I never knew the pleasure of a good biscuit for the majority of my life. Kinda sad, isn’t it?
I guess not eating good biscuits is just part of growing up in New Jersey. Don’t feel bad though, we had plenty of other wonderful carby things to make up for it – bread, pizza, bagels, pretzels, pasta, etc.
Luckily, I made my way to the deep south when I was 19 and discovered the magic of truly amazing biscuits. I honestly can’t imagine what my life would be like had I never come to know these fluffy, buttery discs of awesomeness.I’ve had biscuits on the brain ever since we came back from Miami a few weeks ago. Yes, Miami, Florida – land of stone crabs and Cuban sammies – doesn’t exactly have a reputation for being the biscuit mecca of the South. But I’ll be damned, we had what I’d argue are some of the best biscuits south of the Mason Dixon. First at the Yardbird Southern Table and then at the Federal Food Drink & Provisions. I haven’t stopped dreaming about them since.
Being that St. Patrick’s Day is right around the corner, and March is the one month out of the year I admit to being half Irish, I decided to put a Paddy spin on a traditional biscuit. Ireland’s cuisine has always gotten a pretty bad rap, but it’s taken a major turn for the better in recent years due in part to the incredible quality of ingredients they’re producing. Thanks to all those gorgeous green pastures, Ireland is pumping out some of the best butter and cheese on the planet.
Oh, and beer. Obvi. They’ve had that down pat for, like, ever.
A good biscuit should be light and flaky, not dense and crumbly, and this can be a bit tricky to achieve. Biscuits follow similar rules to pie crust – Keep the ingredients super cold, and don’t over mix.
I recently read about freezing butter and grating it to make pastry dough as opposed to working the fat in with a pastry cutter or by hand. I’m not exactly sure who to credit this concept to, but it’s a rather ingenious one. I tried it with these biscuits, and it worked like a charm. A lucky charm that is… because they came out magically delicious. See what I did there?!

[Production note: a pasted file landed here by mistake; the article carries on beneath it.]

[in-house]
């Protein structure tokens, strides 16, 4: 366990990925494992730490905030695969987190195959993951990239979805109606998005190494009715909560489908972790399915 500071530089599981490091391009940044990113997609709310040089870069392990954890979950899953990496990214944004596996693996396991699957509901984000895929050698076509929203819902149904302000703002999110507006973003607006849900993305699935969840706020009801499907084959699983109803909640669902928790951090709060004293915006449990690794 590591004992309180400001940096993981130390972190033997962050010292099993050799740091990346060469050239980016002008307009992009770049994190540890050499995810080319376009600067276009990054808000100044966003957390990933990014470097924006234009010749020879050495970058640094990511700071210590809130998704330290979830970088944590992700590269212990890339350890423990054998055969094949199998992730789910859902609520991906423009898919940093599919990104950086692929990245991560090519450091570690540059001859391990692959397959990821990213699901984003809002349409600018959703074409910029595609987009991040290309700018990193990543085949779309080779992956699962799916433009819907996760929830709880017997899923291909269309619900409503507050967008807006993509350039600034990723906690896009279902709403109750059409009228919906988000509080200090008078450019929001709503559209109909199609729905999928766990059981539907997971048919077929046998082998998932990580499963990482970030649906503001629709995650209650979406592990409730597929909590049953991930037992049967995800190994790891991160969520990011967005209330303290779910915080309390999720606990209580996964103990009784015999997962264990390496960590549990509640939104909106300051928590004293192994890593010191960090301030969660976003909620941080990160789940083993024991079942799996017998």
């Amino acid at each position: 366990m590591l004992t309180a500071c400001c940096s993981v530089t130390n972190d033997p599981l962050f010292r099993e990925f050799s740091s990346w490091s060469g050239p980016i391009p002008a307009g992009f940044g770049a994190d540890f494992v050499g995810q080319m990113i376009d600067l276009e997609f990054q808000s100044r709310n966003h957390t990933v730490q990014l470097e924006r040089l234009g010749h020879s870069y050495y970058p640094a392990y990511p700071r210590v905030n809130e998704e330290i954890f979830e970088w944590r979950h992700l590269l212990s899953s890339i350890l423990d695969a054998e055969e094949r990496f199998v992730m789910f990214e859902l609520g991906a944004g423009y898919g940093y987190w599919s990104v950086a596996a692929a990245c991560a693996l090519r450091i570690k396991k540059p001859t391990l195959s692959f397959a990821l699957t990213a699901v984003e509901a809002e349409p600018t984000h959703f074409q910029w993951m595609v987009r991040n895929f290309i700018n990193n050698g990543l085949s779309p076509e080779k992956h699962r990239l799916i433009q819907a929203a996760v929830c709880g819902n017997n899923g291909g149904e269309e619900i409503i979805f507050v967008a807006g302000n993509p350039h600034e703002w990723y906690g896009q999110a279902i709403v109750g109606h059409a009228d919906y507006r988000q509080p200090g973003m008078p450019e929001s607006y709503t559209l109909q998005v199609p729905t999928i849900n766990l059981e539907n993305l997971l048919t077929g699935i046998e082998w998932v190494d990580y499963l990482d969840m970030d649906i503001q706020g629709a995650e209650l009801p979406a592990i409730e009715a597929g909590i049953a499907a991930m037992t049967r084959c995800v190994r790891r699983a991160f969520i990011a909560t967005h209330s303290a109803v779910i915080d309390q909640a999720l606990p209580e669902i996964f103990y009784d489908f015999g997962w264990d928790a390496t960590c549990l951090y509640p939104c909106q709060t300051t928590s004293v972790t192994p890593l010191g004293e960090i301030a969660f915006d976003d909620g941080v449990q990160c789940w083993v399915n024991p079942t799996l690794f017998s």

I realized halfway into my biscuit making endeavor that I don’t actually own a biscuit cutter, or even a cookie cutter for that matter (I know, weird right? I do, for the record, own a doughnut cutter). So, I did what any self respecting Irish girl would have done in this situation: I looked to the booze cabinet for a solution. This champagne flute had a sharp edge, was the right size, and got the job done just fine. High fives!
Light and flaky with a little added flavor from the beer, sharp cheddar cheese and scallions, these biscuits satisfy in all the right ways. I mean, since when has adding beer and cheese to a recipe not been a good idea?
Southern biscuits are great, but I’d argue Irish biscuits are better. Maybe it’s true, or maybe it’s just because they’re in my blood. 50% to be exact. Just don’t tell my Italian side.
- 2 1/4 cups flour
- 2 1/2 teaspoons baking powder
- 1/2 teaspoon baking soda
- 1 teaspoon sugar
- 1 teaspoon salt
- 4 tablespoons Irish butter, frozen, plus 2 tablespoons, melted
- 6 oz extra sharp Irish cheddar, grated
- 2 scallions, thinly sliced
- 1 tablespoon dijon mustard
- 7 oz Irish stout (such as Guiness) or other dark beer, cold
- Combine the flour, baking powder, baking soda, sugar and salt in a mixing bowl and whisk together. Using a box grater, grate the frozen butter into the flour mixture and then quickly toss to coat all the butter pieces with flour. Place the whole bowl in the freezer while you grate the cheese, slice the scallions and whisk the mustard into the beer. Remove the bowl from the freezer and mix in the cheese and scallions. Make a well in the center and pour the mustard beer mixture in the center. Use a rubber spatula to gently mix until it JUST comes together.
- Dump the mixture out onto the counter and fold it over on to itself 3-4 times and no more. Pat the dough out until it's about 1-11/2 inches thick and use a biscuit cutter or glass to cut out rounds. Reform the scraps, working them as little as possible, and continue cutting until it's all used up. Alternately, you could use a knife to cut out 12 squares. Place the biscuits on a sheet pan and then place the whole sheet pan in the freezer while the oven preheats to 425 degrees.
- When the oven is preheated, remove the biscuits from the freezer and put them immediately into the the oven. Bake for about 15-20 minutes until they are golden brown. Remove from the oven and immediately brush with melted butter. Serve warm.
- This recipe will work fine with non-Irish ingredients, but you risk disappointing St. Patrick himself.